We all know that sustainability is important. From putting out the recycling bins each week to reading headlines about the COP26 summit, most of us are aware of the need to go green. But the question of how to take meaningful action still remains, especially when the concept of consumerism is so entrenched into our everyday lives. Some businesses thrive off the premise that ‘new’ is desirable, from the latest smartphones to seasonal wardrobes, but the shift towards a circular alternative is emerging from decades of irresponsible consumption - and it’s being led by technology.
Consumerism and the responsibility to embrace the circular economy
As of March 2022, there are thousands of self-motivational apps available to anybody wanting to prioritise health and wellbeing, such as Calm, Headspace and Insight Timer. But developing solutions to disrupt how communities behave with regard to sustainability is a little more complex. Each cohort of our society has its own responsibility to embrace the circular economy. Whether that entails restaurants contributing to food banks, or corporates committing to reusing office furniture, there simply isn’t a need to spend unnecessary amounts on buying brand new.
Compared to the linear economy, in which resources are taken from the ground to make products that are used just as quickly as they are discarded, the circular economy promotes environmental sustainability through a model of reusing. It's unsurprising that the willingness to embrace new circular solutions is on the rise. It was just last year that the IPCC rang the alarm on human-induced global warming and the need to reach net-zero CO2 emissions, alongside COP26 conference discussions that created a stronger corporate engagement with sustainability. By the end of last year, over 2,000 companies had set targets to reduce emissions through the Science-Based Targets initiative (SBTi).
Sustainably must be a shared responsibility
Thankfully, technology is emerging to provide an opportunity for more of us to go green and ultimately change the meaning of ‘new’. Gone are the days of buying straight off the shelf. We’re now entering an era in which second-hand can become first choice, and living sustainably can become a shared responsibility. Online platforms are emerging that are designed for businesses, leading the way to help enterprises reduce their own waste by providing central circular marketplaces to redistribute items to others.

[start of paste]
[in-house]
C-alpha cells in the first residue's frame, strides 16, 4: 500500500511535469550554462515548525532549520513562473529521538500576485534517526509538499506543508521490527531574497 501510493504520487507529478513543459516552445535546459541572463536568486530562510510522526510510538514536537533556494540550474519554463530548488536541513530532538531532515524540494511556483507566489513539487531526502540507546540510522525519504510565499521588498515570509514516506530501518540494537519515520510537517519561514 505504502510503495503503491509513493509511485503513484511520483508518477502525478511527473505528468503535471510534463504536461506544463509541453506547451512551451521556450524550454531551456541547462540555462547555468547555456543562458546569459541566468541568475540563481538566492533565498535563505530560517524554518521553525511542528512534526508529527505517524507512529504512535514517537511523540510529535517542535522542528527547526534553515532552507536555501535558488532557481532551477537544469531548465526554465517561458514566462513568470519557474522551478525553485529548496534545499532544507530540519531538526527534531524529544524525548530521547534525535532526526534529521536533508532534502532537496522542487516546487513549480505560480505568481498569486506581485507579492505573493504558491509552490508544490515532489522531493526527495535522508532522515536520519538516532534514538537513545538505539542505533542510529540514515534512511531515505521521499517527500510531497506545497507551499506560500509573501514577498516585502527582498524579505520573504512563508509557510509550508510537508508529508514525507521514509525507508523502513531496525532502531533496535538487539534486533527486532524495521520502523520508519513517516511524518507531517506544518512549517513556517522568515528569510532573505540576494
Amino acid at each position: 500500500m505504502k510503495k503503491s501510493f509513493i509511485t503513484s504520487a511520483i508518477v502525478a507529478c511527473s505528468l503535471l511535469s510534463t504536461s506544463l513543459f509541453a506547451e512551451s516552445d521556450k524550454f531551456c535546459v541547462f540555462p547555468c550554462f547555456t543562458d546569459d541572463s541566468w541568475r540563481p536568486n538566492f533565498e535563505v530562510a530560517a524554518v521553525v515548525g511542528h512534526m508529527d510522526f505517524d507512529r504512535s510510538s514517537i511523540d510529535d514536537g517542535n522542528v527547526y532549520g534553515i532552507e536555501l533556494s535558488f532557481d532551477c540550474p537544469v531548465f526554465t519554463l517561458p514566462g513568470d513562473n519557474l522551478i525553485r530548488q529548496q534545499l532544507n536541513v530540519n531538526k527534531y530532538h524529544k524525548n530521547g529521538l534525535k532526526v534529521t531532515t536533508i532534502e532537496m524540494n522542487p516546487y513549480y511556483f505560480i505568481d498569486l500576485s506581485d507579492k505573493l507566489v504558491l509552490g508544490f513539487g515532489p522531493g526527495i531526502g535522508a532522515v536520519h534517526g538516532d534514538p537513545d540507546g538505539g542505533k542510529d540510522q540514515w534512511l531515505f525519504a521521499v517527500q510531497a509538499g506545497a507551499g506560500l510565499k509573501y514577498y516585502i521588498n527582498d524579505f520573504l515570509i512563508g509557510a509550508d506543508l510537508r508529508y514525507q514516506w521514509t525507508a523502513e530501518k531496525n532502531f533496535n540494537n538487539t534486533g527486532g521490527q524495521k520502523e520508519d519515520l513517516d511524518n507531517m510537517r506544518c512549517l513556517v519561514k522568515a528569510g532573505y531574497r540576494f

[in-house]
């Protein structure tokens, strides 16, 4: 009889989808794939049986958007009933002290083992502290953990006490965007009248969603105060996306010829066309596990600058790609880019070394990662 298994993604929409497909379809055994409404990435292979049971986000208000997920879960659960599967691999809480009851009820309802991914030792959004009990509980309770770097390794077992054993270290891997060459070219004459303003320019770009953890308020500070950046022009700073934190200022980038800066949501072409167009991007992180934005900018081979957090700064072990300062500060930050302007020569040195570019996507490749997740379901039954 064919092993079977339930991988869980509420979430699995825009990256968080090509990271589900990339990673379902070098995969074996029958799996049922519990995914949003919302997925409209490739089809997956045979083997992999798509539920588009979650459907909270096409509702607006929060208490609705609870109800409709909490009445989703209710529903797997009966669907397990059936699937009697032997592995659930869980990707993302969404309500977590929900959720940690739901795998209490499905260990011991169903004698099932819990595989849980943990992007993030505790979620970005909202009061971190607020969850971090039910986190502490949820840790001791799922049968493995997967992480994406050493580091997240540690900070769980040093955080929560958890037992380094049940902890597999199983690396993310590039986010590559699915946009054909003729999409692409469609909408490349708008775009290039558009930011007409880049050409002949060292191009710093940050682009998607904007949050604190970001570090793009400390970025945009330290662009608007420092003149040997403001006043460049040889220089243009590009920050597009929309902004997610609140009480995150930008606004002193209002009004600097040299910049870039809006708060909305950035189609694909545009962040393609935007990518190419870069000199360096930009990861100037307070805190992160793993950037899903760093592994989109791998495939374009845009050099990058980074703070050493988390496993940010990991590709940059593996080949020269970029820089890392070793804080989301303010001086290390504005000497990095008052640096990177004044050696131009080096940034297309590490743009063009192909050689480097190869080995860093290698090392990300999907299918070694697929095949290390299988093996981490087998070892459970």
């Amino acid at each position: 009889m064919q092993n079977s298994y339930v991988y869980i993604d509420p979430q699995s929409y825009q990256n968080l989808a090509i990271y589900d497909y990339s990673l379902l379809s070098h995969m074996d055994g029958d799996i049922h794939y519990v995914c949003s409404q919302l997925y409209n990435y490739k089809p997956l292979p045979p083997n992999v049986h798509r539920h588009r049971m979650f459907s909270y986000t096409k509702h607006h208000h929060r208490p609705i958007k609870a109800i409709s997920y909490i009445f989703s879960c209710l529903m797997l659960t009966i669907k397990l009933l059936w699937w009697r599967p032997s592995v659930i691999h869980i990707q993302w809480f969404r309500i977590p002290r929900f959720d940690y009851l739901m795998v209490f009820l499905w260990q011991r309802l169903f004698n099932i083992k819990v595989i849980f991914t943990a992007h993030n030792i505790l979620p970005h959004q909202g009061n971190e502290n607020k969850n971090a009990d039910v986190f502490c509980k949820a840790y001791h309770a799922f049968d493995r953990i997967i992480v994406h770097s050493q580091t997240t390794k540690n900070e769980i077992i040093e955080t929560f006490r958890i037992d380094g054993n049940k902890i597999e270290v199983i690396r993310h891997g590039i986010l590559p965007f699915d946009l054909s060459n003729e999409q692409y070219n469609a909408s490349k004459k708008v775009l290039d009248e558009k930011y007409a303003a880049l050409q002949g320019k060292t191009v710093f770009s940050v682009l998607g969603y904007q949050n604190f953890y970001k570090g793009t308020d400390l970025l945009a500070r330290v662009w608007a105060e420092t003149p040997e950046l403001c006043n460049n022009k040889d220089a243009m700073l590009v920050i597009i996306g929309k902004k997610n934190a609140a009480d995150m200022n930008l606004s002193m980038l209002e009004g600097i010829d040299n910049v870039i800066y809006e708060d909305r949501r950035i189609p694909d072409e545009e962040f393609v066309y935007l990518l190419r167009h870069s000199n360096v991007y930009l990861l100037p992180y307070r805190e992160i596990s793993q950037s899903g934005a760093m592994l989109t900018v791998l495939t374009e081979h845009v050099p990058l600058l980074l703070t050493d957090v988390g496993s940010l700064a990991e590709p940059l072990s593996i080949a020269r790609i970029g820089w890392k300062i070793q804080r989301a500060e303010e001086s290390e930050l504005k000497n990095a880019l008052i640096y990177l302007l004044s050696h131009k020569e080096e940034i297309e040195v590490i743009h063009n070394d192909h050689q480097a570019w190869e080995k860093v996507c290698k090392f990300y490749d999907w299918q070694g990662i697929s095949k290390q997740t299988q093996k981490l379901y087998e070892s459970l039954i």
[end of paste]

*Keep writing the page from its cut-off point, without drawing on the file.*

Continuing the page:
Platforms of this kind create value by facilitating exchanges between two or more interdependent groups, connecting companies and individuals that don’t organically communicate, to give and receive items that would otherwise be destined for landfill.
However, businesses aren’t the only ones who can benefit from this emerging technology trend.
YoungPlanet is an app that quickly helps to find new homes for good quality children’s items and toys, and is focused on helping families adopt healthier, more sustainable habits when it comes to the disposal of children's goods. Following the UN ‘code red’ report and ambitious targets set at the COP26 summit, the urgency for families to embrace sustainable habits has never been more prominent. YoungPlanet has been designed to enable families to participate in the circular economy quickly and easily, tackling the 80% of consumer goods that are eventually burned or landfilled because of poor design and a lack of end-of-life collection options. To date, YoungPlanet has prevented over 20,000 items from being thrown out.
Growing sustainability habits
The need for us all to take decisive action towards becoming greener has also led to the development of eco-behavioural platforms such as Ailuna; equipping families with tangible, habitual targets for a more sustainable way of life, that are delivered in bite-size chunks. Prior to the development of green-tech, a vast proportion of us struggled to participate in the circular economy as fully as we would have liked, but these new tech trends are facilitating this change like never before. Users are inspired to make small but meaningful changes to their everyday lives, from avoiding food waste to cutting down electricity usage.
The key to making the most of the circular economy is widening the understanding of its potential. No longer limited to enterprise, this updated meaning of ‘new’ becomes realistic when more of us make the leap from wanting to do good to confidently taking action. Technology is becoming increasingly helpful in allowing us to do this, and the next few years look to be monumental in encouraging us to move in a more circular direction.